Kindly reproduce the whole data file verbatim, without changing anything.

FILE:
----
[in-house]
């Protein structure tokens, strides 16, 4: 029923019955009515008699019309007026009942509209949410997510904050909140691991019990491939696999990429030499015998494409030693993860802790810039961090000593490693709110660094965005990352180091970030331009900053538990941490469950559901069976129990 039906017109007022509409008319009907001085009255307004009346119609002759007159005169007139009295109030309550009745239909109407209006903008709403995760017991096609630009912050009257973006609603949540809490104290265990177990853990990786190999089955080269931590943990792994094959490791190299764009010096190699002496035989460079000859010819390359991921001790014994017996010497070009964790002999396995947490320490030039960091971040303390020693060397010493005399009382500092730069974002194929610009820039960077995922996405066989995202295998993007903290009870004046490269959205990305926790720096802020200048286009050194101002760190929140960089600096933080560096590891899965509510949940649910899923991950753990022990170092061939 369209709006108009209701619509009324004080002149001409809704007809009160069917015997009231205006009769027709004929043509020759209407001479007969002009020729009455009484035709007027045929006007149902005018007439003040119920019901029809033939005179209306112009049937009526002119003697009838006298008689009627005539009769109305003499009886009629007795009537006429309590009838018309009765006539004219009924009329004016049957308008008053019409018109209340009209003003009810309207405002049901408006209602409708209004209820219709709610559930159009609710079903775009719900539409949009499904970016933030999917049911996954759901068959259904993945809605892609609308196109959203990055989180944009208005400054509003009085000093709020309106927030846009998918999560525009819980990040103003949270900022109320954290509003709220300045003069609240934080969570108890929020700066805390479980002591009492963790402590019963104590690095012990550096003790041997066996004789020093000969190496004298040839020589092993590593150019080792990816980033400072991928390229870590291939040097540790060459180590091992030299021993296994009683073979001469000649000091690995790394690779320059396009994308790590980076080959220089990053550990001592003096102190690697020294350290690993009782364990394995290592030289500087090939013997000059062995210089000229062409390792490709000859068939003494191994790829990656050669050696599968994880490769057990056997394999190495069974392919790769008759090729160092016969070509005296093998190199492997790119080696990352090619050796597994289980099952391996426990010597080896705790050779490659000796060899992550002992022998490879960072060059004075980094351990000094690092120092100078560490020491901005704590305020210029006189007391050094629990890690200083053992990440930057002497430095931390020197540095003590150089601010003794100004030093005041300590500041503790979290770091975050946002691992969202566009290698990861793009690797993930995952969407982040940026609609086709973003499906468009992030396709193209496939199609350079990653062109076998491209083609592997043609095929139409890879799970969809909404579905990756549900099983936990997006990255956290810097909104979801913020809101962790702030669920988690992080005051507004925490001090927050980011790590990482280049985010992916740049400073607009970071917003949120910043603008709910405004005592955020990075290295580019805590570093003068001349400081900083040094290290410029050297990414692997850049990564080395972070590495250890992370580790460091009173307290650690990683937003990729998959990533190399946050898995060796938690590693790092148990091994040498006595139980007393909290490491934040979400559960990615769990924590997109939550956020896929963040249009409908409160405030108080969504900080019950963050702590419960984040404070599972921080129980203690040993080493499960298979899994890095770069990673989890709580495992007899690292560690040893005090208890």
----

[in-house]
């Protein structure tokens, strides 16, 4: 029923019955009515008699019309007026009942509209949410997510904050909140691991019990491939696999990429030499015998494409030693993860802790810039961090000593490693709110660094965005990352180091970030331009900053538990941490469950559901069976129990 039906017109007022509409008319009907001085009255307004009346119609002759007159005169007139009295109030309550009745239909109407209006903008709403995760017991096609630009912050009257973006609603949540809490104290265990177990853990990786190999089955080269931590943990792994094959490791190299764009010096190699002496035989460079000859010819390359991921001790014994017996010497070009964790002999396995947490320490030039960091971040303390020693060397010493005399009382500092730069974002194929610009820039960077995922996405066989995202295998993007903290009870004046490269959205990305926790720096802020200048286009050194101002760190929140960089600096933080560096590891899965509510949940649910899923991950753990022990170092061939 369209709006108009209701619509009324004080002149001409809704007809009160069917015997009231205006009769027709004929043509020759209407001479007969002009020729009455009484035709007027045929006007149902005018007439003040119920019901029809033939005179209306112009049937009526002119003697009838006298008689009627005539009769109305003499009886009629007795009537006429309590009838018309009765006539004219009924009329004016049957308008008053019409018109209340009209003003009810309207405002049901408006209602409708209004209820219709709610559930159009609710079903775009719900539409949009499904970016933030999917049911996954759901068959259904993945809605892609609308196109959203990055989180944009208005400054509003009085000093709020309106927030846009998918999560525009819980990040103003949270900022109320954290509003709220300045003069609240934080969570108890929020700066805390479980002591009492963790402590019963104590690095012990550096003790041997066996004789020093000969190496004298040839020589092993590593150019080792990816980033400072991928390229870590291939040097540790060459180590091992030299021993296994009683073979001469000649000091690995790394690779320059396009994308790590980076080959220089990053550990001592003096102190690697020294350290690993009782364990394995290592030289500087090939013997000059062995210089000229062409390792490709000859068939003494191994790829990656050669050696599968994880490769057990056997394999190495069974392919790769008759090729160092016969070509005296093998190199492997790119080696990352090619050796597994289980099952391996426990010597080896705790050779490659000796060899992550002992022998490879960072060059004075980094351990000094690092120092100078560490020491901005704590305020210029006189007391050094629990890690200083053992990440930057002497430095931390020197540095003590150089601010003794100004030093005041300590500041503790979290770091975050946002691992969202566009290698990861793009690797993930995952969407982040940026609609086709973003499906468009992030396709193209496939199609350079990653062109076998491209083609592997043609095929139409890879799970969809909404579905990756549900099983936990997006990255956290810097909104979801913020809101962790702030669920988690992080005051507004925490001090927050980011790590990482280049985010992916740049400073607009970071917003949120910043603008709910405004005592955020990075290295580019805590570093003068001349400081900083040094290290410029050297990414692997850049990564080395972070590495250890992370580790460091009173307290650690990683937003990729998959990533190399946050898995060796938690590693790092148990091994040498006595139980007393909290490491934040979400559960990615769990924590997109939550956020896929963040249009409908409160405030108080969504900080019950963050702590419960984040404070599972921080129980203690040993080493499960298979899994890095770069990673989890709580495992007899690292560690040893005090208890």